The vets’ suspicions were confirmed when they found a very hard, large mass blocking Ye’ Aung’s throat. The team carefully removed the lump and were shocked to find that the animal had been suffering with a 1.6 kg mass of compacted sugarcane and rice lodged in his throat.
They suspected that Ye’ Aung had eaten too quickly at the end of a long day of work and because of this and a lack of water, the mass had gotten stuck.
Once the mass had been removed, the relief was almost instantaneous and Ye’ Aung began drinking and eating immediately. To replenish lost water and electrolytes, the team administered fluids every five hours and kept a close eye on the recovering elephant. Within a matter of days, the elephant was back to normal energy levels and strong enough to return to work.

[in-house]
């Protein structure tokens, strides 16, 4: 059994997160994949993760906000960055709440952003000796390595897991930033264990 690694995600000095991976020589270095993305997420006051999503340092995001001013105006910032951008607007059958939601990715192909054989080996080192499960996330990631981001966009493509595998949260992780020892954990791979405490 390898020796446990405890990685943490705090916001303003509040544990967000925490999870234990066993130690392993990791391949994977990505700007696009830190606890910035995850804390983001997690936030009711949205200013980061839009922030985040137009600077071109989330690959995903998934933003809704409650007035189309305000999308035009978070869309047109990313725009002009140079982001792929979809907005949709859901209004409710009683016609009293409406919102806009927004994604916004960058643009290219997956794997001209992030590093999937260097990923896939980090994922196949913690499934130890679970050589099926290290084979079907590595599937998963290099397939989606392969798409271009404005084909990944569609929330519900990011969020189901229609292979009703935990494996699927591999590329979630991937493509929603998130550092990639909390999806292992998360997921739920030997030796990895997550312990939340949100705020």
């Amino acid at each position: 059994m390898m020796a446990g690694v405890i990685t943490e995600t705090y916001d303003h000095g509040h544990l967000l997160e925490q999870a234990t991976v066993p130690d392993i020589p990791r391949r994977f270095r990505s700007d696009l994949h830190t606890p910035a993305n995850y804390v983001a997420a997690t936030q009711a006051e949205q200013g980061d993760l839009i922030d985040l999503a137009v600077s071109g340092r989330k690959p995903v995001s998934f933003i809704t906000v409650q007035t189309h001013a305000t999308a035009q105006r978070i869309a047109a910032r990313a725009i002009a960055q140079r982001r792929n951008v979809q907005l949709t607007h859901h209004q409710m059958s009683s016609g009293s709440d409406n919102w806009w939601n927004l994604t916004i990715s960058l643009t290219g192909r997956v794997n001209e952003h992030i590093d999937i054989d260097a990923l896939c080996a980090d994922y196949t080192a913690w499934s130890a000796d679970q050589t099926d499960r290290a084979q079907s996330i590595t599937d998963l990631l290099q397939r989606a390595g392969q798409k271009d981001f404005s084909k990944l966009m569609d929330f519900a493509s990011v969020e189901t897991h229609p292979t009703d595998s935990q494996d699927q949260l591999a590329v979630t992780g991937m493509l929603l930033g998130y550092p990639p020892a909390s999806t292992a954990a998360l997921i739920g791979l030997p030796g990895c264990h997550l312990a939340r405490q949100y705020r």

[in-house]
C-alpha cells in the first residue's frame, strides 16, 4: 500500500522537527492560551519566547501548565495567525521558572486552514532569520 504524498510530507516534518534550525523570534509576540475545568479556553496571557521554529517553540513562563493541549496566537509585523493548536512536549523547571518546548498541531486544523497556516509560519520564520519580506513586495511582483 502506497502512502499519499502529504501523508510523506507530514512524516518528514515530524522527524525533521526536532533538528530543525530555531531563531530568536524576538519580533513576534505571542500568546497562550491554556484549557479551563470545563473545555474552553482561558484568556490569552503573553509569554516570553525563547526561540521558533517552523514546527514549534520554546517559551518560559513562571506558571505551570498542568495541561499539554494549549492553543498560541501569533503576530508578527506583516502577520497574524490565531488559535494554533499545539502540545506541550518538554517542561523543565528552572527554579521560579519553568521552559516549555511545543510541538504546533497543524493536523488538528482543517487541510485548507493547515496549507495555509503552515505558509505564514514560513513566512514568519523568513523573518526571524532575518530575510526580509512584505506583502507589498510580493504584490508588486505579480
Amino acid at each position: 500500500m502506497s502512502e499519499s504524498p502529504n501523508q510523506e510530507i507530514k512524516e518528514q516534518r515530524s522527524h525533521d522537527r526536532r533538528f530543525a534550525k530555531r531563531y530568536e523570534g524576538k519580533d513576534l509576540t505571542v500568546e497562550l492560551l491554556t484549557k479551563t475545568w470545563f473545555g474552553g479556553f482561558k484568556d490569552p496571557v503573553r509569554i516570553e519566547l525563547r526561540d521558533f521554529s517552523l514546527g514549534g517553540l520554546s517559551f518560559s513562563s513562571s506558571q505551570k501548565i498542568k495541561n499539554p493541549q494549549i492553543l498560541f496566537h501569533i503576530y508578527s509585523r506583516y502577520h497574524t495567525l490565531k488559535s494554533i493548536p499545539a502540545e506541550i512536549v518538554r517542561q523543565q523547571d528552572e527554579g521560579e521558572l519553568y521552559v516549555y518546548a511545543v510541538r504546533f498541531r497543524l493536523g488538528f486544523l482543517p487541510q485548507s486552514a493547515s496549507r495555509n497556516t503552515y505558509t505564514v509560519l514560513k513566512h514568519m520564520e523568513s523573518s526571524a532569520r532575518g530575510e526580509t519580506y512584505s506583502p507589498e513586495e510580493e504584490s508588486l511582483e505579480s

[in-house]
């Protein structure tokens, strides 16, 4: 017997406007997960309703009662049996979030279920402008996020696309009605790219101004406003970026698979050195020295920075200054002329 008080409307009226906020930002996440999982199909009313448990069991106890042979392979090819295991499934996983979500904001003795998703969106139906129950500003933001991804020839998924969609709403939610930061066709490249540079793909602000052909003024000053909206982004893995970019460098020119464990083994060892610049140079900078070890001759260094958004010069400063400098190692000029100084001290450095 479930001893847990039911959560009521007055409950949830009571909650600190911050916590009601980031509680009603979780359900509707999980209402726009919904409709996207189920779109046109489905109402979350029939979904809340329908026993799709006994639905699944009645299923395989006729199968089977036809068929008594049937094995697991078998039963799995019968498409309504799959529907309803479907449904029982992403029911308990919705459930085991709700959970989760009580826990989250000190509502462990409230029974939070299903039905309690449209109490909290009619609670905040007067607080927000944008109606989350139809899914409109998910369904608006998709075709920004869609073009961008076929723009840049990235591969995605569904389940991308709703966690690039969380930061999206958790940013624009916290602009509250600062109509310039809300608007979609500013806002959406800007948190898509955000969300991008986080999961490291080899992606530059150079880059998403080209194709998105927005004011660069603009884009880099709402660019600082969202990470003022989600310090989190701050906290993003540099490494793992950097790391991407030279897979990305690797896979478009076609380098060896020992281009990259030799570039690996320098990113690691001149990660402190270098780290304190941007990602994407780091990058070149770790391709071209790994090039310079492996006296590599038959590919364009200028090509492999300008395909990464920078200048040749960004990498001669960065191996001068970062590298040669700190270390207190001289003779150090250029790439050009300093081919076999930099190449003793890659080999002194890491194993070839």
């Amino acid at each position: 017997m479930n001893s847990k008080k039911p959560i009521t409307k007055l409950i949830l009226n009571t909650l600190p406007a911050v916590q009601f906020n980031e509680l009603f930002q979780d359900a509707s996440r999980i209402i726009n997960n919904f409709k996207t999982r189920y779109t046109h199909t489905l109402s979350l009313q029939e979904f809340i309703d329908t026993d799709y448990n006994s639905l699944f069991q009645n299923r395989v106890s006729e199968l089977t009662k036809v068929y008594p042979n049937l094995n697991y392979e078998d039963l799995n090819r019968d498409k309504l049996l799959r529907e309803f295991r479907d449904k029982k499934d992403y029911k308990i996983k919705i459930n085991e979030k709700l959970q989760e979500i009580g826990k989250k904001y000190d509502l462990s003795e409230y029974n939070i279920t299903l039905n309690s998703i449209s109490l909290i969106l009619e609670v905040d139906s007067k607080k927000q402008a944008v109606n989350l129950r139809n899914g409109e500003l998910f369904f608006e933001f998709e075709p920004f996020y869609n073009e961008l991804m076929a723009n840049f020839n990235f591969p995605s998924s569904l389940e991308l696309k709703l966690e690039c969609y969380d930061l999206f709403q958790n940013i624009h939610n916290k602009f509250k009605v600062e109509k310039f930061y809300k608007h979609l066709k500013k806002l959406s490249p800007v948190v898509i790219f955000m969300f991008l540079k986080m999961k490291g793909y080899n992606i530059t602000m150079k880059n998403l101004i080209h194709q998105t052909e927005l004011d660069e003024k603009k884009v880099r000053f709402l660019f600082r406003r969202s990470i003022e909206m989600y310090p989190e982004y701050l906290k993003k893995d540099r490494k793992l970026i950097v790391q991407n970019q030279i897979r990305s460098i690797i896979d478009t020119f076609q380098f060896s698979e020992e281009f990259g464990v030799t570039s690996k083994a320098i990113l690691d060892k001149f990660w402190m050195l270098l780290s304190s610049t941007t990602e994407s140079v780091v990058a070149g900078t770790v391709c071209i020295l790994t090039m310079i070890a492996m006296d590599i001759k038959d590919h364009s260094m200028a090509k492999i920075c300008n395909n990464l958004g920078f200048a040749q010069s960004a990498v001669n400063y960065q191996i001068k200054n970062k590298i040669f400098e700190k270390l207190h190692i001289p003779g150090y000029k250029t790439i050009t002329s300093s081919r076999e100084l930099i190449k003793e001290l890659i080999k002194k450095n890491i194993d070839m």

Thurein was visibly relieved, saying:
‘Ye’ Aung is my livelihood. I don’t know what I would do if he couldn’t work. Thank you so much SPANA.’
Thanks to SPANA’s regular mobile clinic visits to this region of Myanmar, elephants like Ye’ Aung can live longer, healthier lives, free from suffering. These clinics provide free health check-ups, vaccinations and emergency care and are a lifeline in this otherwise inaccessible region.